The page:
From 1st July 2014 Canada is introducing one of the toughest anti-spam regimes in the world. And this will impact upon marketers around the world looking to sell their products and services into Canada. E RADAR's Will Roebuck discusses.
Canada has become one of the last of the developed nations to enact anti-spam law to help "promote the efficiency and adaptability of its economy." So, if you regularly send out marketing emails which include Canadian recipients you'll need to know exactly what the new legislation does!
Referred to as Canada's Anti-Spam Legislation (CASL) the new law is one of the toughest yet in dealing with those unsolicited emails from businesses you've either never heard of, or don’t remember subscribing to for their newsletters. The US CAN SPAM Act and UK's Electronic Privacy Regulations are mere legislative pussy cats in comparison to the roaring CASL.
What does CASL do?
The new law will affect any individual, business and organization which makes use of commercial electronic messages,is involved with the alteration of transmission data, or produces or installs computer programmes.
When in force, CASL will prohibit the
- sending of commercial electronic messages without the recipient's permission. This includes messages to email addresses and social networking accounts, as well as text messages sent to a mobile phone;
- alteration of transmission data in an electronic message which results in the message being delivered to a different destination without express consent;
- installation of computer programs without the express consent of the owner of the computer system or its agent, such as an authorized employee;
- use of false or misleading representations online in the promotion of products or services;
- collection of personal information through accessing a computer system in violation of federal law (e.g. the Criminal Code of Canada); and
- collection of electronic addresses by the use of computer programs or the use of such addresses, without permission (address harvesting).
Three government agencies are responsible for CASL enforcement:
- The Canadian Radio-television and Telecommunications Commission (CRTC) to issue administrative monetary penalties for violations of the new anti-spam law.
- The Canadian Competition Bureau to seek administrative monetary penalties or criminal sanctions under the Competition Act.
- The Office of the Privacy Commissioner of Canada to exercise new powers under an amended Personal Information Protection and Electronic Documents Act.
CASL also allows all three enforcement agencies to share information with the government of a foreign state if the information is relevant to an investigation or proceeding in respect of a contravention of the laws of a foreign state that is substantially similar to the conduct prohibited by this Canadian law.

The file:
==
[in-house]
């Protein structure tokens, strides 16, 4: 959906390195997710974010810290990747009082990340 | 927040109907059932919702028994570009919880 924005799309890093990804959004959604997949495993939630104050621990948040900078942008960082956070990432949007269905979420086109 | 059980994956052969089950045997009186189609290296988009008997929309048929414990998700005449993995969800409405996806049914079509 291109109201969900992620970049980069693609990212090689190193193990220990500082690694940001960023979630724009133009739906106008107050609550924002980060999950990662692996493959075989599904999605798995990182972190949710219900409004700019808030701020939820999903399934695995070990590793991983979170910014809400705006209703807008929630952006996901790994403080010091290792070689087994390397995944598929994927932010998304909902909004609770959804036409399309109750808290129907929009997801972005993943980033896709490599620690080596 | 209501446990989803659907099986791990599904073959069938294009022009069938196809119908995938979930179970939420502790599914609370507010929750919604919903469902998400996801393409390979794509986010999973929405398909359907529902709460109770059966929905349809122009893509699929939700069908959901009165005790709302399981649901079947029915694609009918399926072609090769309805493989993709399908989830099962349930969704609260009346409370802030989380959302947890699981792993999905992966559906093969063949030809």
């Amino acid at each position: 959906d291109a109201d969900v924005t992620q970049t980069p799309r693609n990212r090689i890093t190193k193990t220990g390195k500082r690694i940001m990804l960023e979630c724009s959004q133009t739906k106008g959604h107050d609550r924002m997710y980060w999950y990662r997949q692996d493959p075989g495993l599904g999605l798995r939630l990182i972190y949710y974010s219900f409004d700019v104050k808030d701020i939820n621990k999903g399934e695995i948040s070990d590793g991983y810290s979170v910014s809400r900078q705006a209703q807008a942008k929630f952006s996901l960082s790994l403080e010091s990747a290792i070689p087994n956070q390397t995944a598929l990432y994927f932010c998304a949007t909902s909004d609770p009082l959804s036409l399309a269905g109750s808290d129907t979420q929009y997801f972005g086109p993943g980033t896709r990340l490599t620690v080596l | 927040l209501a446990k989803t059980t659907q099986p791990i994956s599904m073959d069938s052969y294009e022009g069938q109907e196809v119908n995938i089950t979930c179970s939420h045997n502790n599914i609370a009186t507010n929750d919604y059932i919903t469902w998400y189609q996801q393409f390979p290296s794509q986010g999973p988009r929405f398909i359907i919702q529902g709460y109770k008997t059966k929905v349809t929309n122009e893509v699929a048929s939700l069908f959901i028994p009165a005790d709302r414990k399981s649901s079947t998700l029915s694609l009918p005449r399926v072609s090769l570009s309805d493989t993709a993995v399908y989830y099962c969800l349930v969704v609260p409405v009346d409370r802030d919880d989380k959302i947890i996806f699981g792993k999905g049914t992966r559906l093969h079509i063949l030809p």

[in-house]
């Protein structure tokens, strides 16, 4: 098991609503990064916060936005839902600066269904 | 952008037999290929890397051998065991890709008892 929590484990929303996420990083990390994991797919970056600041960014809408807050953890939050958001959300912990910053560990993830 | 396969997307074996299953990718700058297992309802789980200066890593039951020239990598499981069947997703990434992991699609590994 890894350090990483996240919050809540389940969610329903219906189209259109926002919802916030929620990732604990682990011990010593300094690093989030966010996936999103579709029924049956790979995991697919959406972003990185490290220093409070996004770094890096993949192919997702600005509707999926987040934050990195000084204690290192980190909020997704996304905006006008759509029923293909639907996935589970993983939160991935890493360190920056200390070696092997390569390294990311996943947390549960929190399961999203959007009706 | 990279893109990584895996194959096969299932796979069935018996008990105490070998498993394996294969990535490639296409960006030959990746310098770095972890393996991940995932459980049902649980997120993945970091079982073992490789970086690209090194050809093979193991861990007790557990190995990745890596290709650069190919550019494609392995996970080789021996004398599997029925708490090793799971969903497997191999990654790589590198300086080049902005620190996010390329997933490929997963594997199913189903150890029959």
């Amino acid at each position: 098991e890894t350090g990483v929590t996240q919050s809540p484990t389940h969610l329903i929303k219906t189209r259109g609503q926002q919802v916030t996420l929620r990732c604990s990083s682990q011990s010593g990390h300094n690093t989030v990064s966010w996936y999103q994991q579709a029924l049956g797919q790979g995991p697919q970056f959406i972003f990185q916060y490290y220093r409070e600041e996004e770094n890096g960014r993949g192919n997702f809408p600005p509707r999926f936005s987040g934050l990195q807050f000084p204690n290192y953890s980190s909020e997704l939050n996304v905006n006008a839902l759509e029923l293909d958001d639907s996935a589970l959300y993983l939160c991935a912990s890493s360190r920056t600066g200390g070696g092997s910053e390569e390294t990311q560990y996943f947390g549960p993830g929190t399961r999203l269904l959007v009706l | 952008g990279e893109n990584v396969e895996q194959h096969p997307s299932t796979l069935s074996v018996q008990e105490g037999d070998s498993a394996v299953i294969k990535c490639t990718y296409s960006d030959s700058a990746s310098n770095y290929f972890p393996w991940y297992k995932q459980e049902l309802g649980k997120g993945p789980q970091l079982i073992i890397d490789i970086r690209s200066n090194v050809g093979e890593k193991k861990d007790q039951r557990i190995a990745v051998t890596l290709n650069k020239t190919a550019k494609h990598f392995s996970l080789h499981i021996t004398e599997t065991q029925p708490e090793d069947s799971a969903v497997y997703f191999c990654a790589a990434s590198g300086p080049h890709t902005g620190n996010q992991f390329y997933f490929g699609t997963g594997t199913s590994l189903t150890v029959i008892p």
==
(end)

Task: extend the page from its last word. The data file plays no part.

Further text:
The Canadian authorities are introducing a three-year transitional period that starts when the legislation enters into force. During this time consent to send commercial electronic messages is implied in the case of pre-existing business and non-business relationships. Similarly, consent is implied for the same period for the installation of updates and or upgrades to computer programs. This period will end if the recipient of the commercial electronic messages says that they don't want to receive any more commercial messages or if the person on whose system the update or upgrade have been installed withdraw their consent to such installations
CASL will also allow individuals and organizations who are affected by an act or omission that is in contravention of the law to bring a private right of action in court against individuals and organizations whom they allege have violated the law. Once into force, the private right of action will allow an applicant to seek actual and statutory damages. Statutory damages may not be pursued if the person or organization against whom the contravention is alleged has entered into an undertaking or has been served with a Notice of Violation.
Before filing a lawsuit against an individual or organization, get legal advice. An individual or organization could be responsible for paying considerable legal fees incurred by the alleged violator if they file an improper claim or one that is not considered to have merit.